The chief executive of Japanese carmaker Nissan said in August that future investment decisions about Britain’s biggest car plant will depend on the terms of a Brexit deal struck with the European Union on customs, trade and free movement of goods.

Nissan’s Sunderland plant in the north of England built nearly one in three of Britain’s 1.6 million cars last year.



Adecco has not been hit so far by Britons’ vote in June to leave the European Union, Chief Executive Alain Dehaze said in August, forecasting modest growth ahead for the world’s biggest staffing group.

“We don’t see any material impact of Brexit, either in the UK or in the neighbouring countries and the UK’s trading partners,” he said.


French outdoor advertising company JCDecaux is planning to reduce investments in Britain following the country’s vote to leave the European Union, its co-chief executive said in July.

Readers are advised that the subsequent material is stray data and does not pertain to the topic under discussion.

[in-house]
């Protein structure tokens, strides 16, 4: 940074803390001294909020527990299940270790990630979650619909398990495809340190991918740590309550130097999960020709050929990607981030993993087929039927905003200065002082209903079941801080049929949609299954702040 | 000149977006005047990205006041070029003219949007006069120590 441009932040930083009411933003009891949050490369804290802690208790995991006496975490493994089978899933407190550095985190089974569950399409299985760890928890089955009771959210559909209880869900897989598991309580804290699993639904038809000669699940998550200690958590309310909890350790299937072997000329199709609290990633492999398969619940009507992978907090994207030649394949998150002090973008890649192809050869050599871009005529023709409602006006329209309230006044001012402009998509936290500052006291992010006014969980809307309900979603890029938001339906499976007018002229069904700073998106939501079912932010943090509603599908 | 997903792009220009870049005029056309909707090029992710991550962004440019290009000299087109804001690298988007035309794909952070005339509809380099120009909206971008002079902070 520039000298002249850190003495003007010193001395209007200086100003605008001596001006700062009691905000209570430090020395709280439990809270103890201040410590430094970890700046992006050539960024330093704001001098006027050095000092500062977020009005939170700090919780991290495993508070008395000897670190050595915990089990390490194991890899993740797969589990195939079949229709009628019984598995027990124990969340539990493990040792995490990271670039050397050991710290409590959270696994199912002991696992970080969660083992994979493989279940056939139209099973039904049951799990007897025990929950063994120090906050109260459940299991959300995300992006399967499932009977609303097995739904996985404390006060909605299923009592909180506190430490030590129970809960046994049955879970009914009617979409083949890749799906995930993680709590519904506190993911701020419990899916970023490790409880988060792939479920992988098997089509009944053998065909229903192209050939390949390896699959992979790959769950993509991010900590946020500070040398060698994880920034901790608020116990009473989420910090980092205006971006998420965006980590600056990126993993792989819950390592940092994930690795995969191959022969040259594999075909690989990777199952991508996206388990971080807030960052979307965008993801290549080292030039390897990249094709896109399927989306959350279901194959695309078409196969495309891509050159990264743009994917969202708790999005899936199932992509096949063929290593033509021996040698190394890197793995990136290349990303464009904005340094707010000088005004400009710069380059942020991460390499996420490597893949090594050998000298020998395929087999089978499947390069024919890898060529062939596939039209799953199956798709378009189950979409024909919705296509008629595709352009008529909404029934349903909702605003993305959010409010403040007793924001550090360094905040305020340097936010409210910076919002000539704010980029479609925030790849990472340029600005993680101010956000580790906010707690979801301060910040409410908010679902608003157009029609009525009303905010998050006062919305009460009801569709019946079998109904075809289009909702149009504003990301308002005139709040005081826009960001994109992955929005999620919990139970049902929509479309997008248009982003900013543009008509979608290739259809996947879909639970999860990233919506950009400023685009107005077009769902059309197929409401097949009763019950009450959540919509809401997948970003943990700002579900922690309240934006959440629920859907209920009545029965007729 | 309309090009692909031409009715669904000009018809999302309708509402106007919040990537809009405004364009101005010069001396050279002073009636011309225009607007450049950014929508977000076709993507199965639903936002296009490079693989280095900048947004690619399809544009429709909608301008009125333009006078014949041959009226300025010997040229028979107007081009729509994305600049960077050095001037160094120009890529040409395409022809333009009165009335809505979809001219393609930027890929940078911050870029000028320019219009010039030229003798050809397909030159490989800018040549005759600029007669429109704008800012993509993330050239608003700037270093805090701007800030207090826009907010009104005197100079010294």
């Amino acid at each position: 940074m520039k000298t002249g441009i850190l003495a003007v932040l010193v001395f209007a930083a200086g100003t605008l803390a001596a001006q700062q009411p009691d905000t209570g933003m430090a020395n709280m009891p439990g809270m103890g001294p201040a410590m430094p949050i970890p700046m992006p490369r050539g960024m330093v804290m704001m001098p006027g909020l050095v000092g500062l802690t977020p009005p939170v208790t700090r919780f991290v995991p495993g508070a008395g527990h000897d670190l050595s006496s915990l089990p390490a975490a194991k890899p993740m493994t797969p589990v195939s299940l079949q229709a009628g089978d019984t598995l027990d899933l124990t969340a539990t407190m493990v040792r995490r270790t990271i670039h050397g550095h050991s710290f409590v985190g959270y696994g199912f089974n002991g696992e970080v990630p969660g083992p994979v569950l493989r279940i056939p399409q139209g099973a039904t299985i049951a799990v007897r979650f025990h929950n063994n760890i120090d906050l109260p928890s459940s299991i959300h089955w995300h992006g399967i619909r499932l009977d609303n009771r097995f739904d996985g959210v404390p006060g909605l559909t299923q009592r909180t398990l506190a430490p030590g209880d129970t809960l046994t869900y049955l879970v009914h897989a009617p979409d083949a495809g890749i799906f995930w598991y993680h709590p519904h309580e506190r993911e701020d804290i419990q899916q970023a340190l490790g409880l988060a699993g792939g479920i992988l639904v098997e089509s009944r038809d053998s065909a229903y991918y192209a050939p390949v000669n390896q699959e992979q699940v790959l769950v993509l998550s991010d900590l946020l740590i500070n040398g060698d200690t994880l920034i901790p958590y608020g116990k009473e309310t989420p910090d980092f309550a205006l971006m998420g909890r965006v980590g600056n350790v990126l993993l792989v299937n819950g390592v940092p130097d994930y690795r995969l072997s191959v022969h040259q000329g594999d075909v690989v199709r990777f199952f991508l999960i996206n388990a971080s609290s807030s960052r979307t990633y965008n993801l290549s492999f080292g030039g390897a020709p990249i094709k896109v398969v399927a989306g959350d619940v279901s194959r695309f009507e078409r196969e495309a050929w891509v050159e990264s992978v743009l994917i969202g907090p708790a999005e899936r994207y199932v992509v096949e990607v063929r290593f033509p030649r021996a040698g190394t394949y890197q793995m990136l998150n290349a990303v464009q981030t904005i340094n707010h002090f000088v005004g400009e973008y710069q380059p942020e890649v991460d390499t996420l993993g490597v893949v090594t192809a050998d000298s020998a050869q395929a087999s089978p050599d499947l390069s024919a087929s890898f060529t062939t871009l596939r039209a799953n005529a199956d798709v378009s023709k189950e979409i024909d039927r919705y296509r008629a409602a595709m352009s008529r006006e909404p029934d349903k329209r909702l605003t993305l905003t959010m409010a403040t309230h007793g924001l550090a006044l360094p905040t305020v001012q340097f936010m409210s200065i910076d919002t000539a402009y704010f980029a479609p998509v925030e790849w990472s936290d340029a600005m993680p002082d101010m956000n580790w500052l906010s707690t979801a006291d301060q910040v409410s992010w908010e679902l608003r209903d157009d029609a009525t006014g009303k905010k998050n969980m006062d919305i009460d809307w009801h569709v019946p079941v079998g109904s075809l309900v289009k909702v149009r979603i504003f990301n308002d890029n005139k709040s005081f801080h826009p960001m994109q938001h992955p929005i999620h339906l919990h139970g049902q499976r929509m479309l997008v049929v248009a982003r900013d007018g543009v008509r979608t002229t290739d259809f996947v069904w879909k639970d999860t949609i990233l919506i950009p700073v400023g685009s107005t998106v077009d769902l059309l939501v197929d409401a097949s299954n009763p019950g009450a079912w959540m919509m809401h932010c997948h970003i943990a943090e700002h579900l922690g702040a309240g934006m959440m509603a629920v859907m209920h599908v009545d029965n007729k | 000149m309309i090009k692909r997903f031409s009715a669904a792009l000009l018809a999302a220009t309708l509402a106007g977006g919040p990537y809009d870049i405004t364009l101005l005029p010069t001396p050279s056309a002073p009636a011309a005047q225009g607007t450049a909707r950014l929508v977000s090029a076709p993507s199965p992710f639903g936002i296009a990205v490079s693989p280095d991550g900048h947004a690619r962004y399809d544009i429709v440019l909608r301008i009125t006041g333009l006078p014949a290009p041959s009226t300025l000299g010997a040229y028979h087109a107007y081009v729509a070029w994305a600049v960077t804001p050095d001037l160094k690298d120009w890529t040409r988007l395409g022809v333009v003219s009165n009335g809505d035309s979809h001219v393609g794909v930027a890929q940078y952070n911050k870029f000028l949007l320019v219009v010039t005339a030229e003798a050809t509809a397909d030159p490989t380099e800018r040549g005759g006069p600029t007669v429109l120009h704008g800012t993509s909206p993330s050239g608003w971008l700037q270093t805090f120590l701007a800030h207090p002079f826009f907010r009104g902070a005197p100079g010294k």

The family-run company said it will review the number of screens it is installing in Britain following the Brexit vote in June.


WPP, the world’s largest advertising group, said its British operations showed signs in July of a “post-Brexit recovery”, adding that a plunge in the pound following Britain’s vote to leave the European Union had helped reported revenues.

In the long term, however, CEO Martin Sorrell said clients were cautious about big investments as they wait to see what type of deal Britain can secure with its global trading partners.



UK-based materials testing firm Exova Group said it is more cautious about investing in its home country.

The Edinburgh-headquartered company, whose laboratories test the safety and performance of products used in industries ranging from aerospace to pharmaceuticals, is beginning to make capital investment decisions for the next 6-12 months and Brexit is a factor, according to CEO Ian El-Mokadem.

“The uncertainty has made the UK a little bit less attractive. If you looking at an international portfolio, as we do, you’re likely to want to deploy capital outside the UK right now where there is greater certainty,” he said.